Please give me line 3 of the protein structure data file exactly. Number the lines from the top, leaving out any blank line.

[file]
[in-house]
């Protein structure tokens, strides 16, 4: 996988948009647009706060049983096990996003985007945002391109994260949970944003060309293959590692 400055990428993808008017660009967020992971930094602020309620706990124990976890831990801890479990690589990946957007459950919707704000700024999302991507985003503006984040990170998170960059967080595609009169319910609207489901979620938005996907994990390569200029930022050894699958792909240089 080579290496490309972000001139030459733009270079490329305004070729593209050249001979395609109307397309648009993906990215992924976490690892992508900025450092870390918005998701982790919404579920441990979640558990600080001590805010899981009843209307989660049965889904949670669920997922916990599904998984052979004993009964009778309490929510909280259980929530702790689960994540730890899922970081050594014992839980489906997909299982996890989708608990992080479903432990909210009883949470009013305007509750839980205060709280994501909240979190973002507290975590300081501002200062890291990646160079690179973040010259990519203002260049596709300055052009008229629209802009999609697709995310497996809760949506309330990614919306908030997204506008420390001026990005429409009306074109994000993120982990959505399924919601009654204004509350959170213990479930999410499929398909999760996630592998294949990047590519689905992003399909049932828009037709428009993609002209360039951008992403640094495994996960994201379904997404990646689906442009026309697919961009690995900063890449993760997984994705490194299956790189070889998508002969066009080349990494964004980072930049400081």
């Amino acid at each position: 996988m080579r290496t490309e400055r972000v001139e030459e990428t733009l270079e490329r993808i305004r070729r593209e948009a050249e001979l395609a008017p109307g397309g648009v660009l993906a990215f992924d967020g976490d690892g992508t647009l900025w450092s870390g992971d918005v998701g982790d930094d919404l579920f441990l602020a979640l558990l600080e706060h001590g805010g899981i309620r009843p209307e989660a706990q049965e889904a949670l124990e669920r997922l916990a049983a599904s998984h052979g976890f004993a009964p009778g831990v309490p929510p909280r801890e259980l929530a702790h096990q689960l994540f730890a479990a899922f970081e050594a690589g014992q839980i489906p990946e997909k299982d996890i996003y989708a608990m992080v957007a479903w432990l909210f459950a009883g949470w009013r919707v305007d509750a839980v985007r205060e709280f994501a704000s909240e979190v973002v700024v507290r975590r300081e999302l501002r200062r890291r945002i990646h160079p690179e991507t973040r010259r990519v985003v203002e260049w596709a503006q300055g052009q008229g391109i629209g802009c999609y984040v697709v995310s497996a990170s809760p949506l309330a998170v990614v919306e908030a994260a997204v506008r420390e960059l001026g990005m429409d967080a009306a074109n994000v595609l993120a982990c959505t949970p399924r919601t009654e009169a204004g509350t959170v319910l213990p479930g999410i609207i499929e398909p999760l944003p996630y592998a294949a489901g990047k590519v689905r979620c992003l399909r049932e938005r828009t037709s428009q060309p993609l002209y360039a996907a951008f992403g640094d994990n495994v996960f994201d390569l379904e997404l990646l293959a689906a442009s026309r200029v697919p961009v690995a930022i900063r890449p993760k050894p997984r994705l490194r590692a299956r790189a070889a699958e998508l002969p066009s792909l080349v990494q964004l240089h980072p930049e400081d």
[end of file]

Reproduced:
């Amino acid at each position: 996988m080579r290496t490309e400055r972000v001139e030459e990428t733009l270079e490329r993808i305004r070729r593209e948009a050249e001979l395609a008017p109307g397309g648009v660009l993906a990215f992924d967020g976490d690892g992508t647009l900025w450092s870390g992971d918005v998701g982790d930094d919404l579920f441990l602020a979640l558990l600080e706060h001590g805010g899981i309620r009843p209307e989660a706990q049965e889904a949670l124990e669920r997922l916990a049983a599904s998984h052979g976890f004993a009964p009778g831990v309490p929510p909280r801890e259980l929530a702790h096990q689960l994540f730890a479990a899922f970081e050594a690589g014992q839980i489906p990946e997909k299982d996890i996003y989708a608990m992080v957007a479903w432990l909210f459950a009883g949470w009013r919707v305007d509750a839980v985007r205060e709280f994501a704000s909240e979190v973002v700024v507290r975590r300081e999302l501002r200062r890291r945002i990646h160079p690179e991507t973040r010259r990519v985003v203002e260049w596709a503006q300055g052009q008229g391109i629209g802009c999609y984040v697709v995310s497996a990170s809760p949506l309330a998170v990614v919306e908030a994260a997204v506008r420390e960059l001026g990005m429409d967080a009306a074109n994000v595609l993120a982990c959505t949970p399924r919601t009654e009169a204004g509350t959170v319910l213990p479930g999410i609207i499929e398909p999760l944003p996630y592998a294949a489901g990047k590519v689905r979620c992003l399909r049932e938005r828009t037709s428009q060309p993609l002209y360039a996907a951008f992403g640094d994990n495994v996960f994201d390569l379904e997404l990646l293959a689906a442009s026309r200029v697919p961009v690995a930022i900063r890449p993760k050894p997984r994705l490194r590692a299956r790189a070889a699958e998508l002969p066009s792909l080349v990494q964004l240089h980072p930049e400081d």